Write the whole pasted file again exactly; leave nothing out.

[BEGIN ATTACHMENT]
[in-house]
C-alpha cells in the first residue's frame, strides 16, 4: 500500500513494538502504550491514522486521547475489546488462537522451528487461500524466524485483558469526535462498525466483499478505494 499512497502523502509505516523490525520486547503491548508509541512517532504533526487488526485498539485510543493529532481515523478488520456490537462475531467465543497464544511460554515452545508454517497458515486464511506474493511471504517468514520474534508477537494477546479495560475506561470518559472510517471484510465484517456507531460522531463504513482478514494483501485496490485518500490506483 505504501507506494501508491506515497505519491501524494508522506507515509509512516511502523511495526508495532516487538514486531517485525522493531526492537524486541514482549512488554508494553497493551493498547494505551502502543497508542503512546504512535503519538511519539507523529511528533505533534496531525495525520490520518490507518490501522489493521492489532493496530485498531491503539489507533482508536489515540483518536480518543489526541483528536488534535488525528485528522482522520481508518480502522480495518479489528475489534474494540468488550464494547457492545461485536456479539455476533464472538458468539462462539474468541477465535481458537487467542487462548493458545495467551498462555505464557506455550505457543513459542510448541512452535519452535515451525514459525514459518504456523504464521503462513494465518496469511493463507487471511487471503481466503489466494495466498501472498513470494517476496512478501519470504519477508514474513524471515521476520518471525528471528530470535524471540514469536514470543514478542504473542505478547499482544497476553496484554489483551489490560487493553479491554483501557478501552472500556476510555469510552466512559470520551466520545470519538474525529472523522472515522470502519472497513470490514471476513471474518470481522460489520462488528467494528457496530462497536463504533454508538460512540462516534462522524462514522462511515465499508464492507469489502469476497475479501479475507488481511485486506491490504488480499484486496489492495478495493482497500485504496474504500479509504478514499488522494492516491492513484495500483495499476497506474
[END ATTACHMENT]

[in-house]
C-alpha cells in the first residue's frame, strides 16, 4: 500500500513494538502504550491514522486521547475489546488462537522451528487461500524466524485483558469526535462498525466483499478505494 499512497502523502509505516523490525520486547503491548508509541512517532504533526487488526485498539485510543493529532481515523478488520456490537462475531467465543497464544511460554515452545508454517497458515486464511506474493511471504517468514520474534508477537494477546479495560475506561470518559472510517471484510465484517456507531460522531463504513482478514494483501485496490485518500490506483 505504501507506494501508491506515497505519491501524494508522506507515509509512516511502523511495526508495532516487538514486531517485525522493531526492537524486541514482549512488554508494553497493551493498547494505551502502543497508542503512546504512535503519538511519539507523529511528533505533534496531525495525520490520518490507518490501522489493521492489532493496530485498531491503539489507533482508536489515540483518536480518543489526541483528536488534535488525528485528522482522520481508518480502522480495518479489528475489534474494540468488550464494547457492545461485536456479539455476533464472538458468539462462539474468541477465535481458537487467542487462548493458545495467551498462555505464557506455550505457543513459542510448541512452535519452535515451525514459525514459518504456523504464521503462513494465518496469511493463507487471511487471503481466503489466494495466498501472498513470494517476496512478501519470504519477508514474513524471515521476520518471525528471528530470535524471540514469536514470543514478542504473542505478547499482544497476553496484554489483551489490560487493553479491554483501557478501552472500556476510555469510552466512559470520551466520545470519538474525529472523522472515522470502519472497513470490514471476513471474518470481522460489520462488528467494528457496530462497536463504533454508538460512540462516534462522524462514522462511515465499508464492507469489502469476497475479501479475507488481511485486506491490504488480499484486496489492495478495493482497500485504496474504500479509504478514499488522494492516491492513484495500483495499476497506474